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How do I make SyncToy back up while shutting down? RRS feed

  • Question

  • Hi all,

    I work for a company that requires us to shut our computers down every night.  I would like have SyncToy back up my files after I tell my computer to shut down so I don't forget to back up or waste any of my day doing so. 

    I am running Windows 7 and SyncToy 2.1.  I looked into using Windows Task Scheduler to schedule a SyncToy event, but I could not find time frame for after the computer is told to shut down and before it actually shuts down.

    This is the time frame I'm looking to auto-back up.  Any help is greatly appreciated!

    Wednesday, March 9, 2011 7:36 PM

All replies

  • A bit late reply bit maybe someone might find it handy.

    Create a simple backup.bat file and put in the following text:

    ________________________________

    @echo off

    "C:\Windows\Program Files\SyncToy 2.1\SyncToyCmd.exe" -R

    _________________________________

    then copy this batch file into C:\Windows\System32\GroupPolicy\User\Scripts\Logoff   (Note: You can activate it now just to test if it functions properly, check the SyncToy event log for errors).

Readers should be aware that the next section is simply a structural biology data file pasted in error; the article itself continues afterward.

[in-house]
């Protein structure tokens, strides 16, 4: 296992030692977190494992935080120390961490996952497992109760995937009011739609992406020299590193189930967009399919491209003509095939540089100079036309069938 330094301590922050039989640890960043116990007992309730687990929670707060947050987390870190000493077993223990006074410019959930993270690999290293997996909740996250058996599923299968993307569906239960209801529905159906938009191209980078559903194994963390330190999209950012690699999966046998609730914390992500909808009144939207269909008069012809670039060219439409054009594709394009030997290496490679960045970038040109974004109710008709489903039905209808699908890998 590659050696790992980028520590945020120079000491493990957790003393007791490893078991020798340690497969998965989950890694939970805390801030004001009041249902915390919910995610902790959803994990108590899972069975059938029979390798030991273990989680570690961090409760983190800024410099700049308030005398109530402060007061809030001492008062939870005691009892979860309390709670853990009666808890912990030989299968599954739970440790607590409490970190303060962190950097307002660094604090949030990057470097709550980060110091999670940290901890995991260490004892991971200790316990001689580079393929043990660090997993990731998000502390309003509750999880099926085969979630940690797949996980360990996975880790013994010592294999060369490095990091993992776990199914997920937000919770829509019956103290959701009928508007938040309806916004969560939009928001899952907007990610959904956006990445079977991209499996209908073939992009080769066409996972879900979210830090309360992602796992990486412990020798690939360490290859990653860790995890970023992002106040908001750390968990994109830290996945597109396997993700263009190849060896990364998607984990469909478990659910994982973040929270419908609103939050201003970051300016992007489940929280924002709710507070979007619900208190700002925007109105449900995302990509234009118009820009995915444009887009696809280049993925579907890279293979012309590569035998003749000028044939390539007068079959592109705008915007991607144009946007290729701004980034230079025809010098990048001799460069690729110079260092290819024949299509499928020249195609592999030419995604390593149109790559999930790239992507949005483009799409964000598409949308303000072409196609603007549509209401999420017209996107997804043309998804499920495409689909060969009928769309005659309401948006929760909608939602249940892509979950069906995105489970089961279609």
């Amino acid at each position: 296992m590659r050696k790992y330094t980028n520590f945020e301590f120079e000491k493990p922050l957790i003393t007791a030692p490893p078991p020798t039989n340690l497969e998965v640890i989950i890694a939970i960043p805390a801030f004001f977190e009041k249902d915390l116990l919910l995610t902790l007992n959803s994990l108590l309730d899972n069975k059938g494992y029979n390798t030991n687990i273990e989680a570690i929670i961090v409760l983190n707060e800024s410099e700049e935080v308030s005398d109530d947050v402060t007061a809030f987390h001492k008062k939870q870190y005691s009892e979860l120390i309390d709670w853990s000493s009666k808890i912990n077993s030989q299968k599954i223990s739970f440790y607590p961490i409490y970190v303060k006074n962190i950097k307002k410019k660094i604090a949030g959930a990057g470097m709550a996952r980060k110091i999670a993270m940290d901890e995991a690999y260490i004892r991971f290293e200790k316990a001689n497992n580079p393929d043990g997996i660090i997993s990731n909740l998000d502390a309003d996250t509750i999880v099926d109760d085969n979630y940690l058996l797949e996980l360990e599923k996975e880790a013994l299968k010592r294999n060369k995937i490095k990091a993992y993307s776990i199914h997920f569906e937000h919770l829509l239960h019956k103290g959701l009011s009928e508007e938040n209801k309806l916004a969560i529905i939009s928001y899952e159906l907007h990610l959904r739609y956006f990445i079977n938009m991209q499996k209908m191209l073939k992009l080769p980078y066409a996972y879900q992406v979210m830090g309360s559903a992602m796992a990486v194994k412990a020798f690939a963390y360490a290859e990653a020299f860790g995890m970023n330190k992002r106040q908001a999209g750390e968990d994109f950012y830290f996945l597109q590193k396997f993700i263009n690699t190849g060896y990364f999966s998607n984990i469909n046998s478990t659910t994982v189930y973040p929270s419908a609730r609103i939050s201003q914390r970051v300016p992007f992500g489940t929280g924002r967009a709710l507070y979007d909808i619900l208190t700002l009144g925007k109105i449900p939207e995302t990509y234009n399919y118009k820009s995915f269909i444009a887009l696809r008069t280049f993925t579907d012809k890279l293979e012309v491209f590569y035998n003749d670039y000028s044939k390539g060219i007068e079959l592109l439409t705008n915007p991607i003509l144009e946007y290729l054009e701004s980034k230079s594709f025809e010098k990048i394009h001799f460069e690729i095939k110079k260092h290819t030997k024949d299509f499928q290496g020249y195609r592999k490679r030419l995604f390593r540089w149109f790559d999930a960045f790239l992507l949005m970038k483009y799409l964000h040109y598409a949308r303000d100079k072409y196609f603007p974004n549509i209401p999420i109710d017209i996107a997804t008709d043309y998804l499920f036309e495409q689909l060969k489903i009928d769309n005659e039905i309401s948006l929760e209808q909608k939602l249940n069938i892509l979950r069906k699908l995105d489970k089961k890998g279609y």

Click on Run and open gpedit.msc and navigate to User Configuration then Windows Settings then Logon/Logoff, click on Logoff and click Add and select the backup.bat script that you made previously.

    I hope that it work for you as it did for me.

    Note. I believe that you must have Windows 7 Professional or Ultimate to be able to use gpedit.msc (Group Policy) tool.

    Regards,

    Smokie

     

     

    Saturday, February 4, 2012 5:23 PM
  • This is too late for the original poster but I hope it helps others who are searching.

    1) Open notepad and copy in the following lines.

    call "C:\Program Files\SyncToy 2.1\SyncToyCmd.exe" -R
    call C:\Windows\System32\shutdown.exe -s -t 10

    Exit

    2) save the file to the desktop as shutdown.bat - the file must be saved as a bat file.

    This will allow Synctoy to run until finished and then start the shutdown command.

    If you do not want to see the script running add @echo off as the 1st line

    Cheers

    Peter


    Sunday, February 23, 2020 12:11 AM